Black Friday Commercials from 1982

I know it’s pretty cliche for me to do a post on commercials. I’ve done it before and several other sites have as well. But, sometimes you find an old VHS tape recorded back in 1982. It was a Thanksgiving airing of Mary Poppins, chock full of Christmas ads. It’s funny how back in 1982 we referred to sales as “Day after Thanksgiving Sale” and not Black Friday.

CBS Special Presentation

Here’s the intro to the big event. Since Mary Poppins was airing, we missed Magnum P.I., Simon & Simon, & Knots Landing. This is a a 3 hour long block. I looked up the runtime for Mary Poppins. It’s 2 hours and 19 minutes. That means I had 41 minutes of commercial filler to comb over.

Atari – E.T. the video game

Running at a minute long, this commercials does it’s best to excite you with Christmas coming and E.T. coming to Atari. As the story goes, Atari got the rights to E.T. in late July 1982, and they took 5 weeks to complete this video game. If you’ve ever played this game, you’ll know how awful it is. It really makes no sense whatsoever. However, this commercial really sells this thing. Even today, knowing how bad the game is, I still want to play it after seeing this.

Radio Shack – Your Christmas Electronic Store

Radio Shack, you once were a fun electronic store. Then slowly they turned into a cell phone store. And then they all closed down. Did they all close down? In looking at Radio Shack’s Wiki page, they still have 495 stores open today. Back in the 80s, I remember these knock-off handheld games. There were several ripoffs of Pac-Man or Space Invaders. In this commercial, the kids freak out over “Hungry Monster“, “Hold Up“, and “Cave Man“. I don’t remember having any of these, but I had quite a few of the tiger handheld games from the late 80s.

K-Mart – Day after Thanksgiving Sale

As I said at the beginning. Remember when there was no “Black Friday”? It was just the day after Thanksgiving Sale. I think commercial they refer to the ad as a circular. Does anyone still call it a circular? Seems like an old phrase. Anyway, if you look closely at the ‘circular’, you can see a few deals. The front page has a Panasonic Clock radio for $9.97 (or maybe it’s 29.97, not sure because the first number may be covered up. Also, there’s an old Texas Instruments Speak & Spell for $42.96, Lego Sets for $7.87 – $18.89, and board games for $7.88. Not to mention remote control cars, Tonka Trucks and calculators! It’s funny not seeing any TVs taking the front page as they do today.

Target – Arcade Games

So, here’s some legit arcade games. I remember seeing these on Silver Spoons and Gremlins. Unfortunately, I never had these. Basically, these are miniaturized versions of the cabinet arcade games. Here we have Donkey Kong and Pac-Man. The graphics are just tiny LED lights, and not the ones we know of today. You can barely imagine these are actually Donkey Kong and Pac-Man. However, they are officially licensed with the cool artwork on the side. At $45 bucks on sale, I know why I was never given one of these for a Christmas present. Checking out Ebay, you can find these things anywhere from $40 – $100 bucks, which is actually surprising they haven’t gone up that much in price.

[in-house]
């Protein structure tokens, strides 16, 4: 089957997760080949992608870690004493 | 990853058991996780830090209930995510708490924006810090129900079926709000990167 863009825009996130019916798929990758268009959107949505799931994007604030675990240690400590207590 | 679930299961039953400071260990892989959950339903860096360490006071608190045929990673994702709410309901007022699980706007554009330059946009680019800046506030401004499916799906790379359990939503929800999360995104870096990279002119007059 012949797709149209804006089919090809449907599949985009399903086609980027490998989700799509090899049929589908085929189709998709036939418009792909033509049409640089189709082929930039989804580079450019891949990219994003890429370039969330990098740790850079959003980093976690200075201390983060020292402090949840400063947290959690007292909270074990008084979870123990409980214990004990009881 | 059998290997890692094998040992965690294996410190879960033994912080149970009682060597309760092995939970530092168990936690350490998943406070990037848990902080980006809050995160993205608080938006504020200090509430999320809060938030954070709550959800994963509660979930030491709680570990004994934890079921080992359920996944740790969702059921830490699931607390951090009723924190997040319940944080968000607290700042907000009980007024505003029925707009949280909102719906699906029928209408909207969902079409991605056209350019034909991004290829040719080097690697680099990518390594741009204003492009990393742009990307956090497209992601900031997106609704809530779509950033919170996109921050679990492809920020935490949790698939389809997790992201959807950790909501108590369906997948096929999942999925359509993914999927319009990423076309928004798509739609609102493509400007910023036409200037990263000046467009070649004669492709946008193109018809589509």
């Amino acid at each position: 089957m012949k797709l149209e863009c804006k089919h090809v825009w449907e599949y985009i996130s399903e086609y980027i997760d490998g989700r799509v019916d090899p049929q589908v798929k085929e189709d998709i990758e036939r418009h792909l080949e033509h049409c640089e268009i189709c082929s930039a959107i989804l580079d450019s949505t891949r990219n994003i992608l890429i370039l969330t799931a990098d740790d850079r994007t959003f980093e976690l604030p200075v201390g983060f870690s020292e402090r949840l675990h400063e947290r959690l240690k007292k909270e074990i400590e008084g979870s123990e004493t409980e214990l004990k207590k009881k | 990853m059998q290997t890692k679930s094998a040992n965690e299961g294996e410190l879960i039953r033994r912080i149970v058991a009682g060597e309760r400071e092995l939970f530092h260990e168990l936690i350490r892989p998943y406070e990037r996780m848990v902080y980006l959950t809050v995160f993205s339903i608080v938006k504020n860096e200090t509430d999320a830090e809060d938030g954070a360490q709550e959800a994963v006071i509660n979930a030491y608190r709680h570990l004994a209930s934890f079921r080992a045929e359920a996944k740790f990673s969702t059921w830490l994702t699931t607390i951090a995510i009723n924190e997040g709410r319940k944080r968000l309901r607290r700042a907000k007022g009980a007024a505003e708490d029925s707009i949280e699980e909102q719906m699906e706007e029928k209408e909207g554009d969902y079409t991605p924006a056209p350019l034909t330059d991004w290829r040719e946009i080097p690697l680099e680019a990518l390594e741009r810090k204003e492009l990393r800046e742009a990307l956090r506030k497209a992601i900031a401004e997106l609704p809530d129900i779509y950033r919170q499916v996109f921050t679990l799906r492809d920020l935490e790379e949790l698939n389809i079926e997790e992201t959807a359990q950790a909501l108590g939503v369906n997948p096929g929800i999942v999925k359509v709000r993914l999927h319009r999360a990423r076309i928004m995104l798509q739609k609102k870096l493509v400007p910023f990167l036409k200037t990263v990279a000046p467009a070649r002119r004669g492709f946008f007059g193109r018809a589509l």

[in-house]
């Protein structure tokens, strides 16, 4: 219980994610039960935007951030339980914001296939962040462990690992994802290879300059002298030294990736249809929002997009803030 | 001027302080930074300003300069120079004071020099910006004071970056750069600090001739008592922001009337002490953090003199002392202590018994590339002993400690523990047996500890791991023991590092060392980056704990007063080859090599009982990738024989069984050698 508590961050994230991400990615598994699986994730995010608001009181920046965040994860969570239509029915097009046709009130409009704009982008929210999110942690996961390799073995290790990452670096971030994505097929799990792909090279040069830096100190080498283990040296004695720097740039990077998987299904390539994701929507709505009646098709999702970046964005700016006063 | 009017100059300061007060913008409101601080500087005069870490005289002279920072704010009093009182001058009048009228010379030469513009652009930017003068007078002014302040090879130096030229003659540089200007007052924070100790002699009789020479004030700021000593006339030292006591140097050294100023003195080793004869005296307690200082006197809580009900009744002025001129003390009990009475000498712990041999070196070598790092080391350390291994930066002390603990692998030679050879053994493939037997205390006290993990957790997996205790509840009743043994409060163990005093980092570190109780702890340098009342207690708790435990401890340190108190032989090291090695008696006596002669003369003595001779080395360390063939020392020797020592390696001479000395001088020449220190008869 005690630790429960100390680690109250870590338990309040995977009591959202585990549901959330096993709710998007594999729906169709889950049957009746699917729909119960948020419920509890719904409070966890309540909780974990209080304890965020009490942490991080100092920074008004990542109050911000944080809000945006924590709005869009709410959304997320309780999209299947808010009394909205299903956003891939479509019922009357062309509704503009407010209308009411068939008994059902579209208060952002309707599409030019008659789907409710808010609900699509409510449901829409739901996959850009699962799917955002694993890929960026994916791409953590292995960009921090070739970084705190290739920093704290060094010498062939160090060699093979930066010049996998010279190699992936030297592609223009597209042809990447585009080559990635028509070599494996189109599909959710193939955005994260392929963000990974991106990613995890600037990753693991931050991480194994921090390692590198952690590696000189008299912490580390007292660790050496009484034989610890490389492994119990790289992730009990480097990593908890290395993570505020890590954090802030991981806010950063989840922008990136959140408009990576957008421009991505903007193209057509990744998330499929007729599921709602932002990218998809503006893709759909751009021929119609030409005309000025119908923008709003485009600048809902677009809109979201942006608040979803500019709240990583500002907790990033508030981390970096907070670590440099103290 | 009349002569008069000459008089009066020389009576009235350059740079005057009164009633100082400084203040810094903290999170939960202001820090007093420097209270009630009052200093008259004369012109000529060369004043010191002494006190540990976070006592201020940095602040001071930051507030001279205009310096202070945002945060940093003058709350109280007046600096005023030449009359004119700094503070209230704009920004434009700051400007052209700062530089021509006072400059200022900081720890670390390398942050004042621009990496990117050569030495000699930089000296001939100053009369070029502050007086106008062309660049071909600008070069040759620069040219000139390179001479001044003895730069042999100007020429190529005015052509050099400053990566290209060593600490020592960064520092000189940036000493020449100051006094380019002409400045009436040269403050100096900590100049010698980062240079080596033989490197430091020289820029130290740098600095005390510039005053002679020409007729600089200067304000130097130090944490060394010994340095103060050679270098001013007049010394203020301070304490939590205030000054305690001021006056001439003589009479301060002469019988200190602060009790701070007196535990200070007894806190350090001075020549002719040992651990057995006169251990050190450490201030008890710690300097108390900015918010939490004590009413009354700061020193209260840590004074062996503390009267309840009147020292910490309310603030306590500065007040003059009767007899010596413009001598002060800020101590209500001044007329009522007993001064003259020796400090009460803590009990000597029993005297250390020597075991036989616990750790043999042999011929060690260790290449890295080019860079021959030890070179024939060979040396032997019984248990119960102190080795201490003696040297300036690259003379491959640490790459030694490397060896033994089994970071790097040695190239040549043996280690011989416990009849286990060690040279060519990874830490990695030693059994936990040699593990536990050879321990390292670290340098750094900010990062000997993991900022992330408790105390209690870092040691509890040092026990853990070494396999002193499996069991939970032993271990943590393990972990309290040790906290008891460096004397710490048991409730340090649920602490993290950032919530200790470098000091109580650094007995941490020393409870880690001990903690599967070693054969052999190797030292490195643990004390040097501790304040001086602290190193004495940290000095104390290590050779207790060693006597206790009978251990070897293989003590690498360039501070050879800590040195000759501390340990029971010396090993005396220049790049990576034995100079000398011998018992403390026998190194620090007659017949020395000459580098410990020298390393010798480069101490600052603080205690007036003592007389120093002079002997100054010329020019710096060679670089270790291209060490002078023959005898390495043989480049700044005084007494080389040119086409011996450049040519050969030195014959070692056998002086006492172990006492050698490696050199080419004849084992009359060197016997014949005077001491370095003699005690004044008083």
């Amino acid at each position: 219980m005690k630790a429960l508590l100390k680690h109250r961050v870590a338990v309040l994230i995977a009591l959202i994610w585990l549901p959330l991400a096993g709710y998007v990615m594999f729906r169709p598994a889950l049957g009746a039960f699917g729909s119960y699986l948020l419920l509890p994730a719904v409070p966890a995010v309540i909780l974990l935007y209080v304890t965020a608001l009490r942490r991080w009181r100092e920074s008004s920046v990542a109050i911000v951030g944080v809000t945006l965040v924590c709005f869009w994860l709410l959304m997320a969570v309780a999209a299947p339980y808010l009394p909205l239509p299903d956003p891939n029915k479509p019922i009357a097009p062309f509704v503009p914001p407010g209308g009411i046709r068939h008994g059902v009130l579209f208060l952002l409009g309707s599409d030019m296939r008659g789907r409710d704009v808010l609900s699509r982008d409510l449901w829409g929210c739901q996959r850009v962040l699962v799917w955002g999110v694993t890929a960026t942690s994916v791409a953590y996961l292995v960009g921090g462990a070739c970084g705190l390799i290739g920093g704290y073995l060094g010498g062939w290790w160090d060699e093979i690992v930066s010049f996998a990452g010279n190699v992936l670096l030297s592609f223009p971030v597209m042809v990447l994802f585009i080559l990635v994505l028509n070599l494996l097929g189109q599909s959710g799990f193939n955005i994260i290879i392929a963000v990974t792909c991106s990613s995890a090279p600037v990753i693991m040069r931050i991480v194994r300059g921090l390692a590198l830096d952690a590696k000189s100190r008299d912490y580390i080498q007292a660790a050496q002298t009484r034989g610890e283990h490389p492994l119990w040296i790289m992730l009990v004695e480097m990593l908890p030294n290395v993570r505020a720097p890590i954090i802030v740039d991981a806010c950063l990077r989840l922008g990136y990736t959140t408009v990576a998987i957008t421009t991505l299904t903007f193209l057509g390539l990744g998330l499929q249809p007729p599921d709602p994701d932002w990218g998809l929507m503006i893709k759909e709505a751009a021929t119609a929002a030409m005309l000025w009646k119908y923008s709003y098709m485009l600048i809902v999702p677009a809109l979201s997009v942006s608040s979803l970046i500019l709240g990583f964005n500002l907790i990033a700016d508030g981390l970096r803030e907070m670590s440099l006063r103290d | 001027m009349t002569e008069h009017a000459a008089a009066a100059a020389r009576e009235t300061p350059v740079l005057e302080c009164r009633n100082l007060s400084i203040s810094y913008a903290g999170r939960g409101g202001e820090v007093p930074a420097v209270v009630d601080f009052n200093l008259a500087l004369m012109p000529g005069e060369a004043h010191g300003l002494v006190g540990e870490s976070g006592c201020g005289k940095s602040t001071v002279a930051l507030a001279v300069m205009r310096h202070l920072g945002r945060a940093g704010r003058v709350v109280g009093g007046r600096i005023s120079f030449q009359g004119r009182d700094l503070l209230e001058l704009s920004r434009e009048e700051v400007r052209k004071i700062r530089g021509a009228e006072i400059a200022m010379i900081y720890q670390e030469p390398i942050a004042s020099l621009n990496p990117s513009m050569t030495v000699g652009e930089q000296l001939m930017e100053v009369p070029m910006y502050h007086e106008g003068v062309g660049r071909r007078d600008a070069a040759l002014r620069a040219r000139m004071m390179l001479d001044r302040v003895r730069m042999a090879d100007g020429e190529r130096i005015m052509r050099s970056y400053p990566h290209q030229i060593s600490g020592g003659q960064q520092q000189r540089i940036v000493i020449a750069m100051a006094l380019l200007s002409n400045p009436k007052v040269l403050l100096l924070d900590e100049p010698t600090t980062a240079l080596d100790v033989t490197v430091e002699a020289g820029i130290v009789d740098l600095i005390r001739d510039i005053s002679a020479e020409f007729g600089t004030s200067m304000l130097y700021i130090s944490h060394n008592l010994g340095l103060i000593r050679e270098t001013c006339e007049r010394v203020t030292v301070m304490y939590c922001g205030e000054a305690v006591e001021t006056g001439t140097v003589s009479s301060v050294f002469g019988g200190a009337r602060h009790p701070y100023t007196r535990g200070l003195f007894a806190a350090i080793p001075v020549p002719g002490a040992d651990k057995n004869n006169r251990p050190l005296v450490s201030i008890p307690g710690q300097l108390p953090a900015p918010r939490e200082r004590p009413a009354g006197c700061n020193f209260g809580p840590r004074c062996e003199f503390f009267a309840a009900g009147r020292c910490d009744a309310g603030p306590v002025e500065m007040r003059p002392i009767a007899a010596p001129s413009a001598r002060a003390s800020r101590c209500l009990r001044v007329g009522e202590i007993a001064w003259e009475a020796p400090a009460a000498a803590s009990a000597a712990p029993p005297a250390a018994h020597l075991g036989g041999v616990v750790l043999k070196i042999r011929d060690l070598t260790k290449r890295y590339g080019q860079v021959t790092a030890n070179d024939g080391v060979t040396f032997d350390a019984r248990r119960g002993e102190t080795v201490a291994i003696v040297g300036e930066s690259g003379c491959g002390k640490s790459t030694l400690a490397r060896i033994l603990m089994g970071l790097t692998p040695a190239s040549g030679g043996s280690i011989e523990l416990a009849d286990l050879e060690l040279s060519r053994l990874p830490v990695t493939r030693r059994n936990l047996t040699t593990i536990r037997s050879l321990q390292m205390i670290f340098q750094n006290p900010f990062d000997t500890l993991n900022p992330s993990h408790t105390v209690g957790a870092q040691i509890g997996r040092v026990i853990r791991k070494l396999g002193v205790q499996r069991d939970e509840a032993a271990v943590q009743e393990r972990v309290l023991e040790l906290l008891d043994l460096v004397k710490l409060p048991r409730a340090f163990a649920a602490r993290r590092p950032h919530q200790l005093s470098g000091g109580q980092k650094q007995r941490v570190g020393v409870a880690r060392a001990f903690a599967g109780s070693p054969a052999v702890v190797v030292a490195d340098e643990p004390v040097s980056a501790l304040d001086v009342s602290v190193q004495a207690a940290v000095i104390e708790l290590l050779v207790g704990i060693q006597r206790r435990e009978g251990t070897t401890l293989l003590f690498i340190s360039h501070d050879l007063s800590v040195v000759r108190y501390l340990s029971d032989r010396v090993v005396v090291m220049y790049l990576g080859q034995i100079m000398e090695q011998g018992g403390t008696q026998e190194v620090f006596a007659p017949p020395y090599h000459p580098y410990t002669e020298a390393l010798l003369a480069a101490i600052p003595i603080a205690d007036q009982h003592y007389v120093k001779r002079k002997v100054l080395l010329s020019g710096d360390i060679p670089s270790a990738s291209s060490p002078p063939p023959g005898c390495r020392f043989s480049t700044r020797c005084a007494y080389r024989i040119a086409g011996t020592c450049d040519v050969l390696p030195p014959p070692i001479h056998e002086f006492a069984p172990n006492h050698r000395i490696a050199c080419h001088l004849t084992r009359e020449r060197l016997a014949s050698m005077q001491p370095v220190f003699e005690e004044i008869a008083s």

Barbie Dream House

In 1982, I was playing with Hot Wheels, GI Joe, etc. Barbie was way outside of my wheelhouse. I only had an old brother in my household, so we didn’t have any Barbies around. Running at 1 minute long, Mattel was using putting everything into Barbie. A few years earlier, Mattel had the chance to sell Star War figures, but they passed. It wasn’t until 1983 that they release the Masters of the Universe line, which changed action figure history.

Sears / Kitchen Appliances

Here’s one for Sears. I think there’s a few Sears hanging on. But, the one that was near me sits as a huge empty space at the Mall. It’s very unfortunate, I remember getting my Commodore 64 from Sears. This commercial on the other hand focuses on the kitchen. We see a really advanced Microwave (for 1982). The other products really show the age of this commercial – an electric can opener, a hot pot, peculator, toaster & popcorn popper. I feel that most of these products (except for the toaster) are products that I don’t have in my kitchen.

Wal-Mart Commerical

In 1982, we didn’t really have a Walmart (or Wal-Mart as they were known as then) near us. Well, there were a couple, but they were far away from where we lived. I think it was around the late 80s / early 90s when they started popping up all over the St. Louis area. This commercial shows Wal-Mart’s poking fun at their competitors saying that they don’t need the “Razzle Dazzle” to get people into their stores. They just have the low prices. On this commercial, they show a Polaroid Camera for $59.92. This would cost you $156.75 today. Not sure what that really says for outdated technology. But, there you go.

So, I hope you enjoy this look at sales back from Thanksgiving 1982. Have fun shopping out there.